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Parents Fight to Recall Loudoun County School Board: 'They Are Emotionally Abusing Our Children'

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In Loudoun County, concerned parents believe public school board members are censoring free speech and discriminating against students based on race.  

Tuesday night brought the latest in a series of showdowns between outraged parents and a school board that they believe is indoctrinating children with leftist ideology.

Loudoun School Board Ends Meeting Abruptly as Furious Parents Protest Christian Teacher's Suspension

Loudoun County Public Schools are now seen as ground zero for the public controversies that are roiling parents nationwide. Voices here are among the loudest with a growing number of parents insisting the system is indoctrinating children with an anti-American agenda.   

About an hour west of Washington, D.C., the area is famous for rolling hills, wineries, and staggering population growth over the last couple decades. 

These days, however, it's getting headlines for explosive school board meetings, which now include irate parents reading X-rated book excerpts from the required high school grade reading list.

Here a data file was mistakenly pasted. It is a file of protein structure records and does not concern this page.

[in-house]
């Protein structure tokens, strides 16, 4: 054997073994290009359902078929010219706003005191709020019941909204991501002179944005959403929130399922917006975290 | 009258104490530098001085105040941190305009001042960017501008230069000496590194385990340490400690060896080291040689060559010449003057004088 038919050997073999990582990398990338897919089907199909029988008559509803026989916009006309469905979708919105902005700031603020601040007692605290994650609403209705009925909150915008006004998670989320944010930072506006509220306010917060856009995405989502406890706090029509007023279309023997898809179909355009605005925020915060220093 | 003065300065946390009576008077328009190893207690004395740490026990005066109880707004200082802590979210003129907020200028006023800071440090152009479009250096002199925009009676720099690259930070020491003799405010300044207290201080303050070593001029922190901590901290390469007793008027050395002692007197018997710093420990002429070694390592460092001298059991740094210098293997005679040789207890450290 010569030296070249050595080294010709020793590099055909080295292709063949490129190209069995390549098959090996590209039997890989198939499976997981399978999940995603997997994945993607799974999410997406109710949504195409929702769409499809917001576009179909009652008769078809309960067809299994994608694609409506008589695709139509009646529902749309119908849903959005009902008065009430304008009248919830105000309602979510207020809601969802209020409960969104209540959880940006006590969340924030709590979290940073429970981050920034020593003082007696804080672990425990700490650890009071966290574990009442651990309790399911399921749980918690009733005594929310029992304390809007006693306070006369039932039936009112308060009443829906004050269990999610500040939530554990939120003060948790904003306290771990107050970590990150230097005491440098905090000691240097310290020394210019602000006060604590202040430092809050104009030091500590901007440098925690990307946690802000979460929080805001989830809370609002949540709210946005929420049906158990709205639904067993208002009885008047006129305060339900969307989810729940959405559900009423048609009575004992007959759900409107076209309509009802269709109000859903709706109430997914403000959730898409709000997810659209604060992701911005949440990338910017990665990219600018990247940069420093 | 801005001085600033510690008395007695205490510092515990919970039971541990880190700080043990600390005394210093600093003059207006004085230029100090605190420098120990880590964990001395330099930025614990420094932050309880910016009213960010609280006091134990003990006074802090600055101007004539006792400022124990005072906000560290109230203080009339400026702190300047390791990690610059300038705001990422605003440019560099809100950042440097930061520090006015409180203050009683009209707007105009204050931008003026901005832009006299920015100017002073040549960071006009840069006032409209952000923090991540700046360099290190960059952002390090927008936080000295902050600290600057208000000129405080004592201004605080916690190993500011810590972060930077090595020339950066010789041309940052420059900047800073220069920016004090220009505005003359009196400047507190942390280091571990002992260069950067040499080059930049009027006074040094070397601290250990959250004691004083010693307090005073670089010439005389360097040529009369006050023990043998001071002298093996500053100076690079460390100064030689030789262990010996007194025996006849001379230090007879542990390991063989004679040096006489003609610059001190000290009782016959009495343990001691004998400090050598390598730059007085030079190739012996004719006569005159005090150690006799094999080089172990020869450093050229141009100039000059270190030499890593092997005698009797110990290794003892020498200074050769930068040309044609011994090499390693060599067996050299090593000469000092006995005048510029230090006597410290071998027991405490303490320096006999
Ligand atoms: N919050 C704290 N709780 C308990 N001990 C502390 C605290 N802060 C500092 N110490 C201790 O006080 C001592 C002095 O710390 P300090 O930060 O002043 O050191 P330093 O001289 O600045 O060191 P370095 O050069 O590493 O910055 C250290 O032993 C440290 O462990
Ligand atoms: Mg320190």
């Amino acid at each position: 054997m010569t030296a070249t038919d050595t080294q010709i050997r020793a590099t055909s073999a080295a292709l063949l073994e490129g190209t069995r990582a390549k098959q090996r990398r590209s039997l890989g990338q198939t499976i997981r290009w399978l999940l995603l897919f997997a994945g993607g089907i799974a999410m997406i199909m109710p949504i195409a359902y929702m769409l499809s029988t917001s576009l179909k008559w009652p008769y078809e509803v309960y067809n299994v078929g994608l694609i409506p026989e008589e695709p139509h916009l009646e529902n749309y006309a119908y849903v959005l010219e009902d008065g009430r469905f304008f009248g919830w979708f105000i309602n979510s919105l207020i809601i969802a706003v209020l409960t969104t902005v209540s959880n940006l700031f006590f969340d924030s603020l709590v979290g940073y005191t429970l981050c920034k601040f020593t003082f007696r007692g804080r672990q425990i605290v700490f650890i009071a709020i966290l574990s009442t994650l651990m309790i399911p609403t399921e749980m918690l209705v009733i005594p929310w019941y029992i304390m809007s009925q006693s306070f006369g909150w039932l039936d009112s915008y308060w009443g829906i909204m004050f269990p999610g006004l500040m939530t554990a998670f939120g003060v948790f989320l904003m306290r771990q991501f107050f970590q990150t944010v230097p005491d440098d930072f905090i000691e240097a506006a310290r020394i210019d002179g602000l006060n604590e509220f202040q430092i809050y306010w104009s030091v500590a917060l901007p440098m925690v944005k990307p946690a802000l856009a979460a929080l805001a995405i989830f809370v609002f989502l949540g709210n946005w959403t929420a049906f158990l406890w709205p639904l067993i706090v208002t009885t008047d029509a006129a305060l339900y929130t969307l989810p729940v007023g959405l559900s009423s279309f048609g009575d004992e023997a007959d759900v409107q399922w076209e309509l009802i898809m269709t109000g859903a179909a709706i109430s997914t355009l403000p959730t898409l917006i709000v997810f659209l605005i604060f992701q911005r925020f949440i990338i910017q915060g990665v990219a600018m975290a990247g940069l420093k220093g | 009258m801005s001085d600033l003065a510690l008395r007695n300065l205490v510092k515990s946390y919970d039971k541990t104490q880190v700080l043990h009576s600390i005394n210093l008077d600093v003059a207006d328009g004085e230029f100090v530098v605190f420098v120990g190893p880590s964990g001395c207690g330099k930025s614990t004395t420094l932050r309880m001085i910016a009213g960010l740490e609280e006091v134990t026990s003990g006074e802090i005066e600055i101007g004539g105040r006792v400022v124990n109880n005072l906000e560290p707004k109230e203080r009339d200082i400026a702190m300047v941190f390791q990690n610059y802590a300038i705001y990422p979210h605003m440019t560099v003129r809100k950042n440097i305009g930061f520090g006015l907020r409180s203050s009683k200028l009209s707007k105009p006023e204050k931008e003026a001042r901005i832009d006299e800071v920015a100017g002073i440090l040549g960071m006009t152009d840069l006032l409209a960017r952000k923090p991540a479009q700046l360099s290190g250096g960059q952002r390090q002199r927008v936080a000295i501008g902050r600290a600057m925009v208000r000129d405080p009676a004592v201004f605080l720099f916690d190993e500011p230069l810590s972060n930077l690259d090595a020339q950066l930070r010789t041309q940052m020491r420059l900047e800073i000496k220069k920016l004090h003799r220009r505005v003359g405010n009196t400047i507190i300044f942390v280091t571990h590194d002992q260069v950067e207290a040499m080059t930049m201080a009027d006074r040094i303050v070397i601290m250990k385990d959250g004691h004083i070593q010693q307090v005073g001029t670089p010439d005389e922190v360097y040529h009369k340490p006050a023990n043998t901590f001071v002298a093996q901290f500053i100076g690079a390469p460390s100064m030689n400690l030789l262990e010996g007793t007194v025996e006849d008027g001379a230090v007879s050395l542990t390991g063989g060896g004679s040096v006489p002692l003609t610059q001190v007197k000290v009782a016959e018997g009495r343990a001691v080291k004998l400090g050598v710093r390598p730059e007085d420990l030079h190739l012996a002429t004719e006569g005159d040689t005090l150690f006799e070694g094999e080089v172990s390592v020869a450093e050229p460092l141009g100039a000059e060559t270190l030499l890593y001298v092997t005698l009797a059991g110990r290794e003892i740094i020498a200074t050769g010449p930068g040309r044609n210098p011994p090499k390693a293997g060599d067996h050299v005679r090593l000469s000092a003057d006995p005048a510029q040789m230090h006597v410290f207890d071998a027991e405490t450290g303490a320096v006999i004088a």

"They're perverted," said Natasha Grover, a parent. "There's no other reasonable explanation for why adults would want to expose other people's kids to sexual content."   
Grover is among a growing chorus of Loudoun parents accusing school board members of targeting religious freedom and traditional family values. 

"They're teaching children to essentially hate their parents," said Mike Miller of Discerning the Faith Ministries.

Many parents are also sounding off about a divisive race curriculum.  
"It's abusive and discriminates against one's color," shouted Shawntel Cooper at a school board meeting last month. 

Patti Menders is among those who insist students are used to push politics.  

"My parents escaped from Communist Cuba in 1961, and I was taught at a very young age what to look for in socialism. What do they do? They go right to the children," said Menders. 

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While there are some parents who support the school board's actions, calls continue to grow from others who say it has got to go.

The Fight for Our Schools Political Action Committee has collected thousands of signatures so far to recall six of the nine board members.

"We get calls from all over the country asking how they can replicate there what we are doing here," said Ian Prior, who organized the group. 

Many are accusing the LCPS of using its so-called "Equity Plan" to push Critical Race Theory, which opponents say teaches all institutions are racist.

"Fallacies are alive and well. They've been tricked into something not many black people are into," said Joe Mobley, host of The Joe Mobley Show.  

"We're just trying to let people know what they are doing. You put lipstick on a pig. It's still a pig," said Scott Mineo of Parents Against Critical Theory